Another week, another building festooned with swastikas in the namesake city of the Kiev Junta.
Anyway, on to happier topics and a more civilized capital and people—Paris and the French, respectively.
I’ve been giving both a lot of happy thought, now that I’ve agreed to help fund Daughter’s summer trip to the French capital—having suppressed my qualms about the fact that she’ll be lodging in the apartment of a gay man there. In addition to drafting an itinerary for daughter, one that should prove to her as educational as it is enjoyable, I’ve been compiling a list of “essential Parisian reading” that Daughter might consume between now and her June departure. This reading will provide her with a thorough grounding in at least some aspects of Paris, readying her intellect and sensibility for that education, as profound as it is delightful, that the city can provide.
So, what books should a young woman about to see Paris for the first time read? I’m tempted to lead off the list with Proust’s In Search of Lost Time. As a portrait of Paris (but not only Paris) during the Belle Epoque, arguably the moment of the city’s greatest glory, it’s unparalleled, standing above all other entrants in the field as an Everest.
And yet, despite its many pleasures, reading it is a challenge. Daughter might not make a real dent in its seven volumes before her flight departs from Indianapolis International Airport. Then, too, I am mindful of the (here we go again) homosexuality—both male and female—that are strong themes in Proust’s book. Does Daughter, at times in her life prone to vigorous bouts of self-pleasure (as I know from having secretly monitored, in years past, her nighttime bedroom behavior), really require perversely erotic stimulus, even in the context of a great work of literary modernism?
Maybe not. So maybe I’ll leave Proust off Daughter’s list. Or else I’ll suggest that she read only certain short passages that are at once chaste and of value from the point of view of depicting the sociology of the great city at a cultural peak.
What about Hemingway? I suppose I’ll have to put A Moveable Feast on the list, although I started to curdle on Hemingway soon after adolescence. What dishonest and sentimental poppycock “Papa” (latently gay according to more than one psycho-biographer) wrote throughout his career, and nowhere more than in his over-praised Paris memoir, as apparently full of lies as any prominent writer’s memoir has ever been. And yet the book is central to a certain long-running American mythology of Paris, and the intelligent Daughter will no doubt winnow the old self-promoter’s wheat from his chaff.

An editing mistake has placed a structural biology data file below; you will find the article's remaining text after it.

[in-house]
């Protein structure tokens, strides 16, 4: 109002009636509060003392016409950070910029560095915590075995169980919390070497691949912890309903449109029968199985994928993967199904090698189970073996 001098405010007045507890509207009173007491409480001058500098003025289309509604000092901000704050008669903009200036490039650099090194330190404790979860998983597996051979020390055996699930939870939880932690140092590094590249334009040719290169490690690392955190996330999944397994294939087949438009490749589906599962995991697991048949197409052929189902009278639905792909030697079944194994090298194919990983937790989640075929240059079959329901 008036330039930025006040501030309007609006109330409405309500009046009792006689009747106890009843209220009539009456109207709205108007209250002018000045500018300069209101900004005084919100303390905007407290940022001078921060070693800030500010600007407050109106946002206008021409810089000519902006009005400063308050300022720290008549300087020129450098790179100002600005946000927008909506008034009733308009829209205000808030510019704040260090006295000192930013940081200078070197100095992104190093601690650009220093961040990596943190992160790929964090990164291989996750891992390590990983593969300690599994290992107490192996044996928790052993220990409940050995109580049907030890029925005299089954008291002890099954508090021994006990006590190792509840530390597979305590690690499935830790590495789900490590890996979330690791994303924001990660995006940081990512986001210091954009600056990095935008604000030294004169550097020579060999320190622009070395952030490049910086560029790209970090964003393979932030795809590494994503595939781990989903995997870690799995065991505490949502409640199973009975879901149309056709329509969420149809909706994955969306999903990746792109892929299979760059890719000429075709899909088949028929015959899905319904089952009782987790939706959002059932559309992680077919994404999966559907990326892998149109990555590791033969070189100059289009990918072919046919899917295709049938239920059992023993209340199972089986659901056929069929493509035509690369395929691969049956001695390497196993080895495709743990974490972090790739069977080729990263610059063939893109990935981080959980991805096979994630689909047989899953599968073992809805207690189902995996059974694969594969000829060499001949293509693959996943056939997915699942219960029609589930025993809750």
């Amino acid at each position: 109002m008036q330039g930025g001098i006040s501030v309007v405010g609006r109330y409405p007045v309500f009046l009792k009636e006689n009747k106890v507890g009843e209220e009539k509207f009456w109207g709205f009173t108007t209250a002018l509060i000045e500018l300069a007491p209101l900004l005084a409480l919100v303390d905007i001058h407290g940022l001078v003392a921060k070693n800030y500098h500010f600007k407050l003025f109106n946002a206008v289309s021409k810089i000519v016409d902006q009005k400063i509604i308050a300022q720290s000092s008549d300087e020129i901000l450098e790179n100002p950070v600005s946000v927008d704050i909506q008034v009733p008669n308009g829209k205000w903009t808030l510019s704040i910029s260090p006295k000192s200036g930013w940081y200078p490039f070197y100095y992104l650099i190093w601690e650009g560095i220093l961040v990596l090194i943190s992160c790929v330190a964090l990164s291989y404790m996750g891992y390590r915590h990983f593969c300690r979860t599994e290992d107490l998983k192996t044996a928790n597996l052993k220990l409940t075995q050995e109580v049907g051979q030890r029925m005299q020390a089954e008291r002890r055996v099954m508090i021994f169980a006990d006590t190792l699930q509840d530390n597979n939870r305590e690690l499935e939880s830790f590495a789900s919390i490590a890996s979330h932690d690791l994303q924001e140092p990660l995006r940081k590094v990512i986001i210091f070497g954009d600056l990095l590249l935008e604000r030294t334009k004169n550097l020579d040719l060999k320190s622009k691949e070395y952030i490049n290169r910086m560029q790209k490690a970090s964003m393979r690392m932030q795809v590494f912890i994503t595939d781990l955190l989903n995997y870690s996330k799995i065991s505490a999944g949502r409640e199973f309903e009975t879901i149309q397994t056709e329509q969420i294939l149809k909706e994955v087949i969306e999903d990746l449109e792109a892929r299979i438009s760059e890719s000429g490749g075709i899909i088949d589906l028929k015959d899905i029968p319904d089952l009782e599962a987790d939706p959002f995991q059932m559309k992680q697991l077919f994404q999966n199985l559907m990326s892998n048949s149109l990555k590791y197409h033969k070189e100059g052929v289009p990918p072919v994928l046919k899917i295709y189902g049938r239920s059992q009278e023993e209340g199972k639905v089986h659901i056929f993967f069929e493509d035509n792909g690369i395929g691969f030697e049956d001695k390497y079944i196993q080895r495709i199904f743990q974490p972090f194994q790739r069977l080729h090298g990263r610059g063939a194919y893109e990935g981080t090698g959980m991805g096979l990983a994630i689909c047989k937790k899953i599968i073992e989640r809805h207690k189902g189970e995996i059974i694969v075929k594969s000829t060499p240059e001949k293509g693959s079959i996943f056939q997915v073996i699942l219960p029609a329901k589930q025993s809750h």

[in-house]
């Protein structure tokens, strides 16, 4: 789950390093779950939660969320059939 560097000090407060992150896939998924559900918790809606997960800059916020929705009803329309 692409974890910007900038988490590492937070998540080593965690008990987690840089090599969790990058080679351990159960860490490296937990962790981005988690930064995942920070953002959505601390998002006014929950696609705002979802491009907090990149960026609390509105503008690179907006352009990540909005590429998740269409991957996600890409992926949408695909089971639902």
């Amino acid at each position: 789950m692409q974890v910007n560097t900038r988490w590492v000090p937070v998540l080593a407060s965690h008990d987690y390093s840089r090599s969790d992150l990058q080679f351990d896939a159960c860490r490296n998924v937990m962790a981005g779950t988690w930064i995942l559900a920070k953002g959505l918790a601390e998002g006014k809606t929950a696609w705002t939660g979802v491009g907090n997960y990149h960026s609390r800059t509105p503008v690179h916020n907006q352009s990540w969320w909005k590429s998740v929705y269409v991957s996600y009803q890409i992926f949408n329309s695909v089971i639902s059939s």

Ah, but here is A.J. Liebling. A collection of Liebling’s Paris essays would do Daughter well, particularly his food essays. I would like Daughter to share my epicureanism, and what better stimulus to it are Liebling’s witty accounts of his trollings through the Paris bistros, brasseries, cafes, and full-fledged grand tables of the 1920s and 1930s, his fat face and gouty, obese body stuffed full of beef cheeks, tripe, sweetbread, trotters in aspic, brain, and other earthy glories of the Gallic kitchen? To be sure, Liebling was also a devotee of the more refined dishes of France, but he reserved especial gusto for the elemental ones that derived from cuisine paysanne.
How about a survey of Paris history, like Alistair Horne’s Seven Ages of Paris? Or some treatment of the city’s centrality to the development of modern art, from Cezanne through Cubism? Or a history of the Bourbons and their rough treatment at the hands of a revolution that was, in essence, an expression of that Enlightenment to which we paleoconservatives have, at best, a troubled relationship?
There is much work to do in this project of mine.
It occurs to me that the books I’m considering are exclusively male in their sensibility, and that I might do well to leaven them with the “inclusion” (as the multiculturalists like to say) of some female writers. It surprises me a bit that I can think of no classic English-language works on Paris written by female authors. Do they exist? If they do, I would like to find them.
And so Mr. Harris returns to his pleasant literary researches...